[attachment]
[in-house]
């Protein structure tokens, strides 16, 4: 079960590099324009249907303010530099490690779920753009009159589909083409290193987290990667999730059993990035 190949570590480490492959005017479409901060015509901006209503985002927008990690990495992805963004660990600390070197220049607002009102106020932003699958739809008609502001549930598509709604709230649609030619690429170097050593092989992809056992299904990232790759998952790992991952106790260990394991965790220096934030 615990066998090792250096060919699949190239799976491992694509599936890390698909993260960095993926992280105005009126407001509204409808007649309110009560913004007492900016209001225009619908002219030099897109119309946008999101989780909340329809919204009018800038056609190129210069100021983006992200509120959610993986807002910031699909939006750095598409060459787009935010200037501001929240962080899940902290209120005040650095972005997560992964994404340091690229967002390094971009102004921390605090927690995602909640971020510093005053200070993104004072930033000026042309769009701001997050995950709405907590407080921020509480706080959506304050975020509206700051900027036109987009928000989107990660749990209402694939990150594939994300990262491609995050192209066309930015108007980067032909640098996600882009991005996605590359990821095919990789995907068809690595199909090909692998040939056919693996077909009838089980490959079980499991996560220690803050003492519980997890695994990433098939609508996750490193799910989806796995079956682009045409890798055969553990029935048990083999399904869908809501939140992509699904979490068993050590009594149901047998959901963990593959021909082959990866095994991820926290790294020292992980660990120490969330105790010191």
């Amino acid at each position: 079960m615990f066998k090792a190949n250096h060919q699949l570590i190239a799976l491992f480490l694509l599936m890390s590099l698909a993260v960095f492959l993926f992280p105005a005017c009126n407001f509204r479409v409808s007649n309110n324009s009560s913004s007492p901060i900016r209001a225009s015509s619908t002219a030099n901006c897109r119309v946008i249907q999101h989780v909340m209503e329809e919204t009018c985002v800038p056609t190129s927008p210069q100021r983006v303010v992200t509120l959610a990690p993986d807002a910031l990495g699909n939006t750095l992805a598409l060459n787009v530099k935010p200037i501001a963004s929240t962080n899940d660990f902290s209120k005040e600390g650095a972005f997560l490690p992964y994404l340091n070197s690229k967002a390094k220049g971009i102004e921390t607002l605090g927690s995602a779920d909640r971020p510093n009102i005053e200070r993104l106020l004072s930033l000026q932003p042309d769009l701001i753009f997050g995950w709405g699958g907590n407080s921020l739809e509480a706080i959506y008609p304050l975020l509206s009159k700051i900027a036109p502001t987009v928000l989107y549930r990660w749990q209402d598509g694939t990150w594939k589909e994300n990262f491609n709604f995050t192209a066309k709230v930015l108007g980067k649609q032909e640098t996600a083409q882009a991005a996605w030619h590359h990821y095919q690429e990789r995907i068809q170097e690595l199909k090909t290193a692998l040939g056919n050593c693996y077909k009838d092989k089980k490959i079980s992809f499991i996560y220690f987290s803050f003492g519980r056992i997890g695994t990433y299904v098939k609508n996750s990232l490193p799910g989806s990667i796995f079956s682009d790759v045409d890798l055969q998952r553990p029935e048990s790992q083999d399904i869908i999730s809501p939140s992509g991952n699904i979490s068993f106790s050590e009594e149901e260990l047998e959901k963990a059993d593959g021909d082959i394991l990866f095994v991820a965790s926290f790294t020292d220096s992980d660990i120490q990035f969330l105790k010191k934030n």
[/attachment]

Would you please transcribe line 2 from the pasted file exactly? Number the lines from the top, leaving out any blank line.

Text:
């Protein structure tokens, strides 16, 4: 079960590099324009249907303010530099490690779920753009009159589909083409290193987290990667999730059993990035 190949570590480490492959005017479409901060015509901006209503985002927008990690990495992805963004660990600390070197220049607002009102106020932003699958739809008609502001549930598509709604709230649609030619690429170097050593092989992809056992299904990232790759998952790992991952106790260990394991965790220096934030 615990066998090792250096060919699949190239799976491992694509599936890390698909993260960095993926992280105005009126407001509204409808007649309110009560913004007492900016209001225009619908002219030099897109119309946008999101989780909340329809919204009018800038056609190129210069100021983006992200509120959610993986807002910031699909939006750095598409060459787009935010200037501001929240962080899940902290209120005040650095972005997560992964994404340091690229967002390094971009102004921390605090927690995602909640971020510093005053200070993104004072930033000026042309769009701001997050995950709405907590407080921020509480706080959506304050975020509206700051900027036109987009928000989107990660749990209402694939990150594939994300990262491609995050192209066309930015108007980067032909640098996600882009991005996605590359990821095919990789995907068809690595199909090909692998040939056919693996077909009838089980490959079980499991996560220690803050003492519980997890695994990433098939609508996750490193799910989806796995079956682009045409890798055969553990029935048990083999399904869908809501939140992509699904979490068993050590009594149901047998959901963990593959021909082959990866095994991820926290790294020292992980660990120490969330105790010191």